2018 in the vineyard

13 Aug 2018

Written by:

We’ve spent a lot of time writing and talking about non-vineyard stuff this year. And understandably so: it’s been a big year, from the rebranding of our entire range to the design, build and opening of our new visitor centre and the design, equipping and commissioning of our new winery.  

 

But while these new developments may have been the focus of much of our communications, our main physical activity is, was and always will be viticulture. Growing the best grapes we can. 

 

And this year has been a cracker (so far…). 

 

 

 

 

The long, cold winter gave our vines a hugely beneficial dormant season, killed off many off the pests and diseases, and enabled us a good long run at the winter pruning and wire and post replacement tasks. Tim, Bev and Matleena (who undertook these tasks) came to learn the wisdom of Matleena’s Finnish saying “there’s no such thing as bad weather, just bad clothing”, and quickly embraced the ugly merits of long-johns, beanies, and layer upon layer of old tatty fleeces. 

 

The late arrival of Spring was a blessing (reducing the risk of premature buds being attacked by late frosts), and the wetness of the season was also beneficial (particularly in the hindsight of a summer of drought), giving the vines and their deep roots a good long drink to set them up for the growing to come. Quite amazing during this period was to see in action the superb drainage of our vineyard. Monsoon conditions one day, barely wet underfoot the next. God bless Triassic Sandstone! 

 

And then came the summer which we shall be talking about for years to come. Long and sunny and scorchingly hot. Many tour groups asked whether our vines would be badly affected by the drought. A quick walk round the vineyard persuaded them otherwise! The humans were wilting, the grass was brown, but the vines were going crazy. Which makes perfect sense when you think of the “more typical” climates in which grapes thrive (Australia, South Africa, Southern Europe etc). There is much harm being done to the planet by climate change (and much more to come, unless we act quickly), but for English wine, the changes are very advantageous. We can now grow, with confidence, an ever-increasing range of grapes, and achieve better and better results. 2018 may well come to be seen as a watershed moment in our fledgling industry.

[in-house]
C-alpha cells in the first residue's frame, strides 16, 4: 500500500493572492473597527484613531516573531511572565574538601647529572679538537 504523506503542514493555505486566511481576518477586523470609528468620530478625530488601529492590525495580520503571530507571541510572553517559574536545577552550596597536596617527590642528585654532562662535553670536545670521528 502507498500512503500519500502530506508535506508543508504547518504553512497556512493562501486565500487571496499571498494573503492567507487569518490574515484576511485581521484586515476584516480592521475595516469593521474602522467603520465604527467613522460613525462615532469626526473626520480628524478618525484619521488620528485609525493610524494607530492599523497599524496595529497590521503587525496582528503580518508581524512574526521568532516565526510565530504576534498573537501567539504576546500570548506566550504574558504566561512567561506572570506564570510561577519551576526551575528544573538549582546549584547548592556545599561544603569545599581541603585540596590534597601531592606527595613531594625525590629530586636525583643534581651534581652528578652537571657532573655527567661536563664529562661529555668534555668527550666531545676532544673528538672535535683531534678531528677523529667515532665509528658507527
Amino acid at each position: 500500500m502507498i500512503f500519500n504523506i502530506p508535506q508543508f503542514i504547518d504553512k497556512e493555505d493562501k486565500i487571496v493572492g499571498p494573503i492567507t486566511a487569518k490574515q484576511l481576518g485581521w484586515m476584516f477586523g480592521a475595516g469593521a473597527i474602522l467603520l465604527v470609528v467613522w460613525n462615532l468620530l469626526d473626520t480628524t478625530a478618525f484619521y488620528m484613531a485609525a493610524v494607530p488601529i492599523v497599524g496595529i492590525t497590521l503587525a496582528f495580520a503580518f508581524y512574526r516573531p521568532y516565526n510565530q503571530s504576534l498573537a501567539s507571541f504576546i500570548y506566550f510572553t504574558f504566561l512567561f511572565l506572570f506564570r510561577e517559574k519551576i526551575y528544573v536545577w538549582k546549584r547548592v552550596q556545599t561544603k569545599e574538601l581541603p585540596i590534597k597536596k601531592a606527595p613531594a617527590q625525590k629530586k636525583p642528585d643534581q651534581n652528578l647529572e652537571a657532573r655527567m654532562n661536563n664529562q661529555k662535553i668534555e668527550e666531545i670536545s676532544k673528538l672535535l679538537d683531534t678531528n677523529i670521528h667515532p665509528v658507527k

But back to our vineyard. All this sunshine had many hugely positive effects: reduced disease risk, increased grape quantities, and early and prolonged ripening. The one downside, so far, has been the extraordinary amount of leaf and stem growth we’ve had to deal with during the process of canopy management (stripping leaves and removing unnecessary stems to improve airflow around the plants and let light onto the grapes). But, if the season finishes without any incidents, and we get the record harvest that currently looks possible, a bit of canopy-management-RSI and a few nights’ dreaming about pulling leaves will have been a very small price to pay! 

 

A bumper crop (if that’s what we get) might prove to be a bit of a challenge for our new winemaking skills, but that’s for a future blog… 

 

 

 

Under new management - the journey begins

Please reload

Follow Us
  • Facebook Basic Square
  • Instagram Social Icon
  • Twitter Basic Square
Recent Posts

October 8, 2019

May 17, 2019

April 22, 2019

February 20, 2019

January 25, 2019

January 16, 2019

November 23, 2018

September 10, 2018

Please reload

Archive
Please reload

Contact us:

E: office@astleyvineyard.co.uk

Tel:  01299 822907

  • Astley Vineyard Facebook
  • Astley Vineyard Instagram
  • Astley Vineyard Instagram

ADDRESS

 

Astley Vineyard,

Hampstall Lane,

Stourport on Severn,

Worcestershire,

DY13 0RU

OPENING HOURS

Friday - Sunday: 10:30 am-4 pm

Monday-Thursday: CLOSED

Extended Christmas hours

16th-23rd December: 10am-5pm

CLOSED 24th December - 2nd January

Copyright Astley Vineyard 2019

Photography Copyright Don Fossey/Peter Goddard/Peter Lopeman 2019

Illustrations Copyright Astley Vineyard 2019 (designed by WeAreBeard)

Astley Vineyard's new shop and winery were partly funded by the LEADER programme,  administered by Worcestershire County Council, and part of The European Agricultural Fund for Rural Development:

Europe investing in rural areas